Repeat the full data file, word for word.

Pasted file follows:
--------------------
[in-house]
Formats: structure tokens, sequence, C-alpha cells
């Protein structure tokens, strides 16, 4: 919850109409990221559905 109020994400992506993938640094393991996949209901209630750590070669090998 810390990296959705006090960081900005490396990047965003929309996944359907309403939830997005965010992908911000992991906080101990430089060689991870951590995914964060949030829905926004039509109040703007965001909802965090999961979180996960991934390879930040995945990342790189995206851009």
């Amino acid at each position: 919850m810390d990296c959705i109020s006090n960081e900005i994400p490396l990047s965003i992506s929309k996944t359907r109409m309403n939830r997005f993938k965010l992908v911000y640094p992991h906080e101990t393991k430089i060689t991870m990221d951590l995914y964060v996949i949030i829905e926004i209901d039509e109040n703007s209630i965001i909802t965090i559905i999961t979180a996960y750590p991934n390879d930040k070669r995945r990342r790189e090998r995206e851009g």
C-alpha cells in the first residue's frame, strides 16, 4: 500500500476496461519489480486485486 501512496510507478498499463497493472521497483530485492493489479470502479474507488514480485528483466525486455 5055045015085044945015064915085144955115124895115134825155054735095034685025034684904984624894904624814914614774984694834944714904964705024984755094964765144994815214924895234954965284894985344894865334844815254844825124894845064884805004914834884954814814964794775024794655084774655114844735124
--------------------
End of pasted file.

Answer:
[in-house]
Formats: structure tokens, sequence, C-alpha cells
């Protein structure tokens, strides 16, 4: 919850109409990221559905 109020994400992506993938640094393991996949209901209630750590070669090998 810390990296959705006090960081900005490396990047965003929309996944359907309403939830997005965010992908911000992991906080101990430089060689991870951590995914964060949030829905926004039509109040703007965001909802965090999961979180996960991934390879930040995945990342790189995206851009």
């Amino acid at each position: 919850m810390d990296c959705i109020s006090n960081e900005i994400p490396l990047s965003i992506s929309k996944t359907r109409m309403n939830r997005f993938k965010l992908v911000y640094p992991h906080e101990t393991k430089i060689t991870m990221d951590l995914y964060v996949i949030i829905e926004i209901d039509e109040n703007s209630i965001i909802t965090i559905i999961t979180a996960y750590p991934n390879d930040k070669r995945r990342r790189e090998r995206e851009g």
C-alpha cells in the first residue's frame, strides 16, 4: 500500500476496461519489480486485486 501512496510507478498499463497493472521497483530485492493489479470502479474507488514480485528483466525486455 5055045015085044945015064915085144955115124895115134825155054735095034685025034684904984624894904624814914614774984694834944714904964705024984755094964765144994815214924895234954965284894985344894865334844815254844825124894845064884805004914834884954814814964794775024794655084774655114844735124